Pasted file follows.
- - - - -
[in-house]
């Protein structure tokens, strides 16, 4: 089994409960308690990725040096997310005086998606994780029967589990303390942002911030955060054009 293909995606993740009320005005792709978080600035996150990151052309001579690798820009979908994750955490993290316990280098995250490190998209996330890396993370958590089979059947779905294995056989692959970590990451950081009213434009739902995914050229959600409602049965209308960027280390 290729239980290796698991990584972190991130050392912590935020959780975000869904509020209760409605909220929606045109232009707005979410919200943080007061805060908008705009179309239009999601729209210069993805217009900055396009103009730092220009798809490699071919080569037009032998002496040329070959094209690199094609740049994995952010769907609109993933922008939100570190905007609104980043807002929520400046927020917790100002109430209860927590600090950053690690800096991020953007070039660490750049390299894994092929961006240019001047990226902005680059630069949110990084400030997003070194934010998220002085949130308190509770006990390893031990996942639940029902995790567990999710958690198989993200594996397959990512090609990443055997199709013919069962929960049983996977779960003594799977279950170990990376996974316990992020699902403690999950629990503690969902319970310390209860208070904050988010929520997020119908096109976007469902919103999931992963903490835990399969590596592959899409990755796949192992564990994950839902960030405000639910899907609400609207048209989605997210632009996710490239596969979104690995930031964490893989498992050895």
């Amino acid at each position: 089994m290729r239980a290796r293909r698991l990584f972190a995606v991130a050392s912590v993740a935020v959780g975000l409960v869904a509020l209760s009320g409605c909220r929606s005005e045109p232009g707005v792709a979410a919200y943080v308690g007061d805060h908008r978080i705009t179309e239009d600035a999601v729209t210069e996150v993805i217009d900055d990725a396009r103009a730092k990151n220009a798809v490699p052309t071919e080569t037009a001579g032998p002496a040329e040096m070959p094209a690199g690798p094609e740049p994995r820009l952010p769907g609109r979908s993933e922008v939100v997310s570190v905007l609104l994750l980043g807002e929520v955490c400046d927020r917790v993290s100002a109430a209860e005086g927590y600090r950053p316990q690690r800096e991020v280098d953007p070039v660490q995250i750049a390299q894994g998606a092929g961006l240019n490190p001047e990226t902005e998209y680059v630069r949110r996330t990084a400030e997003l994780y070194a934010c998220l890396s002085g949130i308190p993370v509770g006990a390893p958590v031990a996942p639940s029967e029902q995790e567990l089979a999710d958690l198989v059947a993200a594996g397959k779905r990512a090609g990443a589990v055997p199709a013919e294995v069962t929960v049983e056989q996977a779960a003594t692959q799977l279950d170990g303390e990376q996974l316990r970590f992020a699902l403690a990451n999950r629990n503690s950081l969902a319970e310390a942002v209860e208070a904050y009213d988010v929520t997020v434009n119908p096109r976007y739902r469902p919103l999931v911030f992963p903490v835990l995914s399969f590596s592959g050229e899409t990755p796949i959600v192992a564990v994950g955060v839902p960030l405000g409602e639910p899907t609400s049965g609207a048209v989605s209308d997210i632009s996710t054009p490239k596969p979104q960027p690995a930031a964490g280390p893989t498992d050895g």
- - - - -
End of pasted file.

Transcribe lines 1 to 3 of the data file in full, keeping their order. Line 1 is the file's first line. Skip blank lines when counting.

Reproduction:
[in-house]
């Protein structure tokens, strides 16, 4: 089994409960308690990725040096997310005086998606994780029967589990303390942002911030955060054009 293909995606993740009320005005792709978080600035996150990151052309001579690798820009979908994750955490993290316990280098995250490190998209996330890396993370958590089979059947779905294995056989692959970590990451950081009213434009739902995914050229959600409602049965209308960027280390 290729239980290796698991990584972190991130050392912590935020959780975000869904509020209760409605909220929606045109232009707005979410919200943080007061805060908008705009179309239009999601729209210069993805217009900055396009103009730092220009798809490699071919080569037009032998002496040329070959094209690199094609740049994995952010769907609109993933922008939100570190905007609104980043807002929520400046927020917790100002109430209860927590600090950053690690800096991020953007070039660490750049390299894994092929961006240019001047990226902005680059630069949110990084400030997003070194934010998220002085949130308190509770006990390893031990996942639940029902995790567990999710958690198989993200594996397959990512090609990443055997199709013919069962929960049983996977779960003594799977279950170990990376996974316990992020699902403690999950629990503690969902319970310390209860208070904050988010929520997020119908096109976007469902919103999931992963903490835990399969590596592959899409990755796949192992564990994950839902960030405000639910899907609400609207048209989605997210632009996710490239596969979104690995930031964490893989498992050895």
């Amino acid at each position: 089994m290729r239980a290796r293909r698991l990584f972190a995606v991130a050392s912590v993740a935020v959780g975000l409960v869904a509020l209760s009320g409605c909220r929606s005005e045109p232009g707005v792709a979410a919200y943080v308690g007061d805060h908008r978080i705009t179309e239009d600035a999601v729209t210069e996150v993805i217009d900055d990725a396009r103009a730092k990151n220009a798809v490699p052309t071919e080569t037009a001579g032998p002496a040329e040096m070959p094209a690199g690798p094609e740049p994995r820009l952010p769907g609109r979908s993933e922008v939100v997310s570190v905007l609104l994750l980043g807002e929520v955490c400046d927020r917790v993290s100002a109430a209860e005086g927590y600090r950053p316990q690690r800096e991020v280098d953007p070039v660490q995250i750049a390299q894994g998606a092929g961006l240019n490190p001047e990226t902005e998209y680059v630069r949110r996330t990084a400030e997003l994780y070194a934010c998220l890396s002085g949130i308190p993370v509770g006990a390893p958590v031990a996942p639940s029967e029902q995790e567990l089979a999710d958690l198989v059947a993200a594996g397959k779905r990512a090609g990443a589990v055997p199709a013919e294995v069962t929960v049983e056989q996977a779960a003594t692959q799977l279950d170990g303390e990376q996974l316990r970590f992020a699902l403690a990451n999950r629990n503690s950081l969902a319970e310390a942002v209860e208070a904050y009213d988010v929520t997020v434009n119908p096109r976007y739902r469902p919103l999931v911030f992963p903490v835990l995914s399969f590596s592959g050229e899409t990755p796949i959600v192992a564990v994950g955060v839902p960030l405000g409602e639910p899907t609400s049965g609207a048209v989605s209308d997210i632009s996710t054009p490239k596969p979104q960027p690995a930031a964490g280390p893989t498992d050895g």